Friday, July 17, 2009

Oneself as Another at the Sotomajor Hearings

In a country whose president launched a completely misguided “war on terror,” maybe it shouldn’t be surprising that a U.S. Senator could engage in a ridiculous skirmish against empathy.

The senator was named Jon Kyl (R-Ariz.), and he claims President Obama is "outside the mainstream" because Obama believes that one of the many qualities needed in a Supreme Court justice is a sense of empathy.

Sen. Kyl's antics recall the charcater in Alice in Wonderland who said "a word means only what I say it means." Forunately, language is more resilient than that, and a confused and mean-spirited U.S. senator cannot single-handedly reshape a word signifying a concept central to our humanity. Without empathy − intuitive understanding, emotional intelligence, the ability to imagine oneself as another − each of us is trapped within a metaphorical prison: the prison of the self. It is a commonplace that people without empathy are otherwise known as sociopaths.

Sen. Jeff Sessions R-Alabama), one of Kyl’s Republican colleagues, seemed to realize this when he asked Judge Sotomajor at her Supreme Court confirmation hearings about the New Haven firefighters case. Trying to comply with Title VII of the Civil Rights Act, the City of New Haven threw out the results of a promotional exam for firefighters in which no blacks had qualified for advancement. In Ricci v. DeStephano, white firefighers sued, claiming racial bias. Judge Sotomajor was part of a three-judge panel of the Second US Circuit Court of Appeals that upheld the city’s decision. The Supreme Court reversed the Second Circuit’s ruling in June, setting the stage for an attempt by Republican opponents of Judge Sotomajor’s nomination to make some political hay − or at least try to.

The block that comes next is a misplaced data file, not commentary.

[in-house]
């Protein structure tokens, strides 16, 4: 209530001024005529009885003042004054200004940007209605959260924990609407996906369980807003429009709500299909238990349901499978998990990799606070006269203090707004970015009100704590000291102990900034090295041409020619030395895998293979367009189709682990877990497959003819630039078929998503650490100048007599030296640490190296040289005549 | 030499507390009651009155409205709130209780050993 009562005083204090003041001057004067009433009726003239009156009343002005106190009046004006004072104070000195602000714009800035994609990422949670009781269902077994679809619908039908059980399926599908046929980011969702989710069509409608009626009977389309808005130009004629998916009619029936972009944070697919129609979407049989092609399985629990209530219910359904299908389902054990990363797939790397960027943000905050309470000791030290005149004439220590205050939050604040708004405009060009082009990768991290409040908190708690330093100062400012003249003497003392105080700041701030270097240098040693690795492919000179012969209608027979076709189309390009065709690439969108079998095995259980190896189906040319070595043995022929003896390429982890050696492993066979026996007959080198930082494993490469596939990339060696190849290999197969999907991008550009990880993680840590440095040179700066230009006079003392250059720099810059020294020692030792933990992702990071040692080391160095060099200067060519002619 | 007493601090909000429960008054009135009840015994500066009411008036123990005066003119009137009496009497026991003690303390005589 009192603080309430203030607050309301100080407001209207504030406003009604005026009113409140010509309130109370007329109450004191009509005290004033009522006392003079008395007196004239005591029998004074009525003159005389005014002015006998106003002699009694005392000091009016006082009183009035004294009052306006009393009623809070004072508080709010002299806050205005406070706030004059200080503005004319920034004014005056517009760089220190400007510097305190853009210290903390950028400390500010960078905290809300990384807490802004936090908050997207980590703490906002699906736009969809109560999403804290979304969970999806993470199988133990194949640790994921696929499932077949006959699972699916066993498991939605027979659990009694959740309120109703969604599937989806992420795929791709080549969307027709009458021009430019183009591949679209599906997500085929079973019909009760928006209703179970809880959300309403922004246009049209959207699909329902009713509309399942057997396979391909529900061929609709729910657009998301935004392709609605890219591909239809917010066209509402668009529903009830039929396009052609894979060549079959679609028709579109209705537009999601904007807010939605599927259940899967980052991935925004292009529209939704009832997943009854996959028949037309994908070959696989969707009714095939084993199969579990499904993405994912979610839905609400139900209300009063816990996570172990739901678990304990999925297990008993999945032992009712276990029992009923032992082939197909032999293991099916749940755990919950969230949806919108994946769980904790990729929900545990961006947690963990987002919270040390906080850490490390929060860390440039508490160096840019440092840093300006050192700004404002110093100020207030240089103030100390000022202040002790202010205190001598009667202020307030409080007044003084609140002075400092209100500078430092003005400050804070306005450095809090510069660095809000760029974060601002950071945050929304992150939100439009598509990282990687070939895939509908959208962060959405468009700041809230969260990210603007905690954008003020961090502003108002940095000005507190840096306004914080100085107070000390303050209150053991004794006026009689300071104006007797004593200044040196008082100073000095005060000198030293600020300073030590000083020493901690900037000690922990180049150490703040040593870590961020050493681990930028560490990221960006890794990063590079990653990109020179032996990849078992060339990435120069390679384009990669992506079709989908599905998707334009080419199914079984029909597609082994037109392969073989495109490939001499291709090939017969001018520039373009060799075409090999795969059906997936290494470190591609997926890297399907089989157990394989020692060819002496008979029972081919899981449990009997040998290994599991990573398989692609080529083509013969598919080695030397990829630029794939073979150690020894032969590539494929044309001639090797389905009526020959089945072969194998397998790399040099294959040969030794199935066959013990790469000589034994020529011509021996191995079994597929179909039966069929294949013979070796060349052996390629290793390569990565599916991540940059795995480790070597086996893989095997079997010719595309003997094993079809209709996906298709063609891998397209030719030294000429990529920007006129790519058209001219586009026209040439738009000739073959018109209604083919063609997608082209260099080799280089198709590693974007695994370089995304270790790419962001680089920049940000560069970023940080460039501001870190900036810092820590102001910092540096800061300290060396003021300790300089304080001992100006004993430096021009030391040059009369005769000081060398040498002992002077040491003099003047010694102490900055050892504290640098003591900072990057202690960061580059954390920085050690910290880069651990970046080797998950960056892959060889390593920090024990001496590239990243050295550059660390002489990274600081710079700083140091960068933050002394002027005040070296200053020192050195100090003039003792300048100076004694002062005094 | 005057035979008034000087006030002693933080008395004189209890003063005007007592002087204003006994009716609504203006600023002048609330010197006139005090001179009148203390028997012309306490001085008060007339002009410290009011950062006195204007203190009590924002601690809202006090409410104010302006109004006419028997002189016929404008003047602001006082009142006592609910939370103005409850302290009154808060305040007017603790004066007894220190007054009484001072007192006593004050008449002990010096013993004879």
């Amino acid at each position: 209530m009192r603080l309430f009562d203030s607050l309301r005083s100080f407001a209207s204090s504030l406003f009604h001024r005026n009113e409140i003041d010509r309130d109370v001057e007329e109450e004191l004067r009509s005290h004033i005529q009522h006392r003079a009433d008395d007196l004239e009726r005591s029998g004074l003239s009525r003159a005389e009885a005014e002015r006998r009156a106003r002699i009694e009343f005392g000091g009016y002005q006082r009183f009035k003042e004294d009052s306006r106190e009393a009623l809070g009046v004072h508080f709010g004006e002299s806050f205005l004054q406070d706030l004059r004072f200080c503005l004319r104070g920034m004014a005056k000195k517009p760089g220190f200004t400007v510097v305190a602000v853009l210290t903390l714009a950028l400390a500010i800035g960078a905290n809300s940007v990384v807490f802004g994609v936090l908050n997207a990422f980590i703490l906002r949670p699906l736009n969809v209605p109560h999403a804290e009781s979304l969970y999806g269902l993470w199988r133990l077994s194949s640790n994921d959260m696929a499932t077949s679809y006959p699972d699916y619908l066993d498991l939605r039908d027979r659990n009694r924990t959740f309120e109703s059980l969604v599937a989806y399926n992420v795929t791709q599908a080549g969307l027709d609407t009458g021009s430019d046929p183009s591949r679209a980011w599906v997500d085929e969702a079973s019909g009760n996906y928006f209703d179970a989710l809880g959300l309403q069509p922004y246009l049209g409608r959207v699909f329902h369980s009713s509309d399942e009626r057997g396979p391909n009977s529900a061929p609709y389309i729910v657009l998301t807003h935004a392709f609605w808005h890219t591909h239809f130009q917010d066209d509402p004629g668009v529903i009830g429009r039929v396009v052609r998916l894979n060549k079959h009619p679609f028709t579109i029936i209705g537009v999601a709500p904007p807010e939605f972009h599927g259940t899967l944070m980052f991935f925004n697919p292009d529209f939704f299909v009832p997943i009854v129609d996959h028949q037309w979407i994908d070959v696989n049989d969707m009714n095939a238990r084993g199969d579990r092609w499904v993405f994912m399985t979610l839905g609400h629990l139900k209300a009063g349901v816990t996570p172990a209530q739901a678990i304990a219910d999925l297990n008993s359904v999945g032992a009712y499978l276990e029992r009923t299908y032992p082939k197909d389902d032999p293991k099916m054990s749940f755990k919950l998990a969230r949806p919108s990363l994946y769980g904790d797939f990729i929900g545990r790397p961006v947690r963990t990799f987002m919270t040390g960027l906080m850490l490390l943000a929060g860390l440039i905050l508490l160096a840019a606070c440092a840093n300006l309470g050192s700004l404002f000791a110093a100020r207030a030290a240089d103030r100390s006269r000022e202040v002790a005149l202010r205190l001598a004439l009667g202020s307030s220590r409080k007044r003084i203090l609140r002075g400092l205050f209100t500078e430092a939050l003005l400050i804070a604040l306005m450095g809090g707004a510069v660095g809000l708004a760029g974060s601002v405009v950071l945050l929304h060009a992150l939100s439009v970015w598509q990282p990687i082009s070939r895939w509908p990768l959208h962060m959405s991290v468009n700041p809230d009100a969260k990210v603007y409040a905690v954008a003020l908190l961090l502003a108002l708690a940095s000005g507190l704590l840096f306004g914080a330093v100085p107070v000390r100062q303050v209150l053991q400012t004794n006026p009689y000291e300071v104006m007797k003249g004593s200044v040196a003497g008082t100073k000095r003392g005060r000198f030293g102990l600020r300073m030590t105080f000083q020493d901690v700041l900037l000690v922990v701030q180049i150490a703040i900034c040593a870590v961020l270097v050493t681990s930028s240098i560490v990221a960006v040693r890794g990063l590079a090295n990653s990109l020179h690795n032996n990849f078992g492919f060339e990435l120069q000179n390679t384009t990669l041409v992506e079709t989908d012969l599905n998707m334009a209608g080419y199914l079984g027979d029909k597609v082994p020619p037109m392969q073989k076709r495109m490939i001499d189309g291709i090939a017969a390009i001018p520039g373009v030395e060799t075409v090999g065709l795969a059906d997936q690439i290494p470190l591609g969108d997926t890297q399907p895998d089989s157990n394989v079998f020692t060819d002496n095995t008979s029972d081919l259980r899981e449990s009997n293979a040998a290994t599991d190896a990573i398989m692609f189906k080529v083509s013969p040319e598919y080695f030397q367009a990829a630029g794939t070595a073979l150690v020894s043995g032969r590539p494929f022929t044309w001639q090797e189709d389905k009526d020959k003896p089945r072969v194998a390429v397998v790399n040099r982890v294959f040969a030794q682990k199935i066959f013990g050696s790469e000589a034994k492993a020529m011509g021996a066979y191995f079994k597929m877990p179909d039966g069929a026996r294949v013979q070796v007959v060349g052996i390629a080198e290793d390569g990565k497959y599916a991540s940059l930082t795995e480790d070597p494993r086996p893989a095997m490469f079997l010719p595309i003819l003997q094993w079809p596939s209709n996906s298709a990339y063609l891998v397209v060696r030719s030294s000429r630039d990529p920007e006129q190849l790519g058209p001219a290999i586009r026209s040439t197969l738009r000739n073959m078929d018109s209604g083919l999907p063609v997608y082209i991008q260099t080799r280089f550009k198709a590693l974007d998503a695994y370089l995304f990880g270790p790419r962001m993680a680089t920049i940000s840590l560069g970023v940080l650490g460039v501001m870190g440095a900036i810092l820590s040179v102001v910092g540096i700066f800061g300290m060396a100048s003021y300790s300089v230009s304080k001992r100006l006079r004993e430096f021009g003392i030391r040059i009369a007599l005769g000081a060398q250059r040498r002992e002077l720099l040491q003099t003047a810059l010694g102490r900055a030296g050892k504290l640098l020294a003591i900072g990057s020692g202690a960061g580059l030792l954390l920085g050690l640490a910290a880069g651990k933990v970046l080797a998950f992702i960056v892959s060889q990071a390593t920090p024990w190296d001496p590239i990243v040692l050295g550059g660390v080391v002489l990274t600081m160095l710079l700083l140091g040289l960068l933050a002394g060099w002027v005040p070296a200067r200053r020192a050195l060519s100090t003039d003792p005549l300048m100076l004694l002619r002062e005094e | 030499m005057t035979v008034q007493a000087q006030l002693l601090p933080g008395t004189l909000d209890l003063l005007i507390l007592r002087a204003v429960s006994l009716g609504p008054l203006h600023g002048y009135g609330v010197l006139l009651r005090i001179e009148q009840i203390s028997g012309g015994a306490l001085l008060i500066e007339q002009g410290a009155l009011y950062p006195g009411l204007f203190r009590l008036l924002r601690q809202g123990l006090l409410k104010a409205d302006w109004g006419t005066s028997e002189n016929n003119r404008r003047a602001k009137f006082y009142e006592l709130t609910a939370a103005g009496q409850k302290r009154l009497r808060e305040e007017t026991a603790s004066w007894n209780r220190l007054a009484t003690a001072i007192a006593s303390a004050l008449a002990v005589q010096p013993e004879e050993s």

Sen. Sessions wanted to know whether Judge Sotomajor cared about what the white firefighters may have felt when the appeals panel she served on rejected their racial bias arguments in a three-paragraph ruling. In other words, he was asking whether she empathized with them. Did Sessions appreciate the irony of this, given the overt attack on empathy made by his colleague Kyl? Good cop, bad cop: one senator says Sotomajor shouldn't be empathetic; the other says she
wasn't empathetic enough.

Capitol Hill dust-ups come and go, often leaving deeper issues unexamined entirely. For me, this one provides the impetus to connect with Paul Ricoeur’s book Oneself as Another. We cling too closely to individual identity in America, and our lack of empathy, both personally and collectively, reflects emotional impoverishment in the materially richest country in the world.

1 comment:

  1. First, "community service" was maligned, and now, "empathy?" Does it begin to seem as if some people are desperately grasping at straws and seeking to invent controversy where none can be reasonably detected??